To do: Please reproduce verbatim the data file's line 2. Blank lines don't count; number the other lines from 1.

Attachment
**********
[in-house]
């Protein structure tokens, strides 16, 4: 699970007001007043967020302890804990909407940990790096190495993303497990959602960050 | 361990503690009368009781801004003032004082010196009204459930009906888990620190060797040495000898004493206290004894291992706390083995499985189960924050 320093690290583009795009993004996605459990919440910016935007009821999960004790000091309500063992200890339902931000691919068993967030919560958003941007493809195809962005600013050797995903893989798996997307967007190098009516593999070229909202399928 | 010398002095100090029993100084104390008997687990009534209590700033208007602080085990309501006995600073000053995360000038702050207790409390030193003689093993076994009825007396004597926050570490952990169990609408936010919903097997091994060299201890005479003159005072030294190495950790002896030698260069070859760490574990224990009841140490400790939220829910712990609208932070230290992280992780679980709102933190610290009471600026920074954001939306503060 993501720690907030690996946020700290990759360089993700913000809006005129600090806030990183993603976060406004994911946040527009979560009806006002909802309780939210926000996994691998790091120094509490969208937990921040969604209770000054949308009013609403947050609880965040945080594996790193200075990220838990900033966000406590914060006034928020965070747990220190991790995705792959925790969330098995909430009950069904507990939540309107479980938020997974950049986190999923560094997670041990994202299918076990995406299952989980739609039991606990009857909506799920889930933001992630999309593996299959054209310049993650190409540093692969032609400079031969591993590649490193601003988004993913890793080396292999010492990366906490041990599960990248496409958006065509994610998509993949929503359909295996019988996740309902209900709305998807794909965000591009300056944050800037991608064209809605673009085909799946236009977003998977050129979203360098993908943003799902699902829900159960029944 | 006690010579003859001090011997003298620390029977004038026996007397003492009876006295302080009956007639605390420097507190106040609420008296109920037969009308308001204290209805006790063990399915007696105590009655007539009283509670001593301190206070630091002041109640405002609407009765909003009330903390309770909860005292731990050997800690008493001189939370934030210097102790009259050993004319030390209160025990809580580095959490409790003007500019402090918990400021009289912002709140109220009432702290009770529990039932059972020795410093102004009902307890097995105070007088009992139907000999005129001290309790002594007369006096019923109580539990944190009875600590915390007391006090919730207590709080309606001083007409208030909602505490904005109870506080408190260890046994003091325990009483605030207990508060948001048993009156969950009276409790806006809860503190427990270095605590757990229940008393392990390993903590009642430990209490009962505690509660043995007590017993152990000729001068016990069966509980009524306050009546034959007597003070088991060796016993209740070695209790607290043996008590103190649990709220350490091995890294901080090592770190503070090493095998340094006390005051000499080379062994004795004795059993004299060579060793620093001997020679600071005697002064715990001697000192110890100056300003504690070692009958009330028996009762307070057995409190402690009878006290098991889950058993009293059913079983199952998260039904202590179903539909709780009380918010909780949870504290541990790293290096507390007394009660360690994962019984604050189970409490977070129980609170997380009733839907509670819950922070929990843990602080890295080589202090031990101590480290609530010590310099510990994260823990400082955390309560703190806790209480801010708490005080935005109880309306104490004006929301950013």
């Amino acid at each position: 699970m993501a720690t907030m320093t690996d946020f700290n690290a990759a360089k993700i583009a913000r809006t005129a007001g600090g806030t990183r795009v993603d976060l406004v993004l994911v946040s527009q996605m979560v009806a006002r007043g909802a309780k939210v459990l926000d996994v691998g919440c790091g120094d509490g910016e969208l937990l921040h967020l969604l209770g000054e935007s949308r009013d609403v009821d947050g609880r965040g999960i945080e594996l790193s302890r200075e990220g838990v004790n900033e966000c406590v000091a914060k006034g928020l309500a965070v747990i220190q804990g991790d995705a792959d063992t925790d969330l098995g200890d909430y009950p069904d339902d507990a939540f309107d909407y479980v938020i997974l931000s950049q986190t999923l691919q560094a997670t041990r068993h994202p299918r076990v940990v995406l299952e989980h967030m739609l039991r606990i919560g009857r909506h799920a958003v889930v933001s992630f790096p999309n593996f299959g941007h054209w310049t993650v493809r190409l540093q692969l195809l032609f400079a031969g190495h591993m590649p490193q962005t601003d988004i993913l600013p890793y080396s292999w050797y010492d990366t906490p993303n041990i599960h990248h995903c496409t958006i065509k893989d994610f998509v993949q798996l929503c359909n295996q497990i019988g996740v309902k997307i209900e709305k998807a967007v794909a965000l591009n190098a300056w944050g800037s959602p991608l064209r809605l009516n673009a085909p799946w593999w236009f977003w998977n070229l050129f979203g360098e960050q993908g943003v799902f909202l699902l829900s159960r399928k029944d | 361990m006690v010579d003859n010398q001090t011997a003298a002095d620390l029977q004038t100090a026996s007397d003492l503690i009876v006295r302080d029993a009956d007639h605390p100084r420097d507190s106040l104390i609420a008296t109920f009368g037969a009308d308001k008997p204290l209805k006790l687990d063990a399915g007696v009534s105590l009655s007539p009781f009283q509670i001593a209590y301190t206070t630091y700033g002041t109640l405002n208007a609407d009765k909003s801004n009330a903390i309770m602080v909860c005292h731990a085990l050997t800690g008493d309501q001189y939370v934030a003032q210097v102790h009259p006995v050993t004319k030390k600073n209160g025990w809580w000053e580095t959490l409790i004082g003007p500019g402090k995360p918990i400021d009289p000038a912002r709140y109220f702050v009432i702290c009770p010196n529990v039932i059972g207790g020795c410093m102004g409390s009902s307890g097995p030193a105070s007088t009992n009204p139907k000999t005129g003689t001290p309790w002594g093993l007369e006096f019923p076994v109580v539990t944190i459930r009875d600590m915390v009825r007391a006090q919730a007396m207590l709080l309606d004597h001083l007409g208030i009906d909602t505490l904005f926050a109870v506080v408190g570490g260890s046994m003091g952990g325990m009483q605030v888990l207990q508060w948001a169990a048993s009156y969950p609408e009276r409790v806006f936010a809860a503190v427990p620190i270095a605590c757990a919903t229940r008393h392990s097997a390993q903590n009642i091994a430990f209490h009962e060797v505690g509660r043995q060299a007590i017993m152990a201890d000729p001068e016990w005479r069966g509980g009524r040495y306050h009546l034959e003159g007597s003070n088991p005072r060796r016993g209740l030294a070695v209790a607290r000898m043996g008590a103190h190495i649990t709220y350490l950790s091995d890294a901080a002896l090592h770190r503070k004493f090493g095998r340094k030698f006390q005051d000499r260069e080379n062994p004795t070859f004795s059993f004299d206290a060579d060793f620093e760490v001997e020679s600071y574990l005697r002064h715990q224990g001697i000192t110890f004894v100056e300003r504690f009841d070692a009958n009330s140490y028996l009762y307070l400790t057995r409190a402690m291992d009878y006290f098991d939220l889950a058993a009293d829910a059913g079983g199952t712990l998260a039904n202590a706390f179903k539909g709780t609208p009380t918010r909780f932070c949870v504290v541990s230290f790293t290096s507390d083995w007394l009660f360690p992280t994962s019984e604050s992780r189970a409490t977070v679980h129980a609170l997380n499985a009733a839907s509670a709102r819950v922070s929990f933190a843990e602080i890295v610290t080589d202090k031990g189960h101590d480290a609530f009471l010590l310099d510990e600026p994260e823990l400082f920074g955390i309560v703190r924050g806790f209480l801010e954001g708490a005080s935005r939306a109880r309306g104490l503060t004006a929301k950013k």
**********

């Protein structure tokens, strides 16, 4: 699970007001007043967020302890804990909407940990790096190495993303497990959602960050 | 361990503690009368009781801004003032004082010196009204459930009906888990620190060797040495000898004493206290004894291992706390083995499985189960924050 320093690290583009795009993004996605459990919440910016935007009821999960004790000091309500063992200890339902931000691919068993967030919560958003941007493809195809962005600013050797995903893989798996997307967007190098009516593999070229909202399928 | 010398002095100090029993100084104390008997687990009534209590700033208007602080085990309501006995600073000053995360000038702050207790409390030193003689093993076994009825007396004597926050570490952990169990609408936010919903097997091994060299201890005479003159005072030294190495950790002896030698260069070859760490574990224990009841140490400790939220829910712990609208932070230290992280992780679980709102933190610290009471600026920074954001939306503060 993501720690907030690996946020700290990759360089993700913000809006005129600090806030990183993603976060406004994911946040527009979560009806006002909802309780939210926000996994691998790091120094509490969208937990921040969604209770000054949308009013609403947050609880965040945080594996790193200075990220838990900033966000406590914060006034928020965070747990220190991790995705792959925790969330098995909430009950069904507990939540309107479980938020997974950049986190999923560094997670041990994202299918076990995406299952989980739609039991606990009857909506799920889930933001992630999309593996299959054209310049993650190409540093692969032609400079031969591993590649490193601003988004993913890793080396292999010492990366906490041990599960990248496409958006065509994610998509993949929503359909295996019988996740309902209900709305998807794909965000591009300056944050800037991608064209809605673009085909799946236009977003998977050129979203360098993908943003799902699902829900159960029944 | 006690010579003859001090011997003298620390029977004038026996007397003492009876006295302080009956007639605390420097507190106040609420008296109920037969009308308001204290209805006790063990399915007696105590009655007539009283509670001593301190206070630091002041109640405002609407009765909003009330903390309770909860005292731990050997800690008493001189939370934030210097102790009259050993004319030390209160025990809580580095959490409790003007500019402090918990400021009289912002709140109220009432702290009770529990039932059972020795410093102004009902307890097995105070007088009992139907000999005129001290309790002594007369006096019923109580539990944190009875600590915390007391006090919730207590709080309606001083007409208030909602505490904005109870506080408190260890046994003091325990009483605030207990508060948001048993009156969950009276409790806006809860503190427990270095605590757990229940008393392990390993903590009642430990209490009962505690509660043995007590017993152990000729001068016990069966509980009524306050009546034959007597003070088991060796016993209740070695209790607290043996008590103190649990709220350490091995890294901080090592770190503070090493095998340094006390005051000499080379062994004795004795059993004299060579060793620093001997020679600071005697002064715990001697000192110890100056300003504690070692009958009330028996009762307070057995409190402690009878006290098991889950058993009293059913079983199952998260039904202590179903539909709780009380918010909780949870504290541990790293290096507390007394009660360690994962019984604050189970409490977070129980609170997380009733839907509670819950922070929990843990602080890295080589202090031990101590480290609530010590310099510990994260823990400082955390309560703190806790209480801010708490005080935005109880309306104490004006929301950013």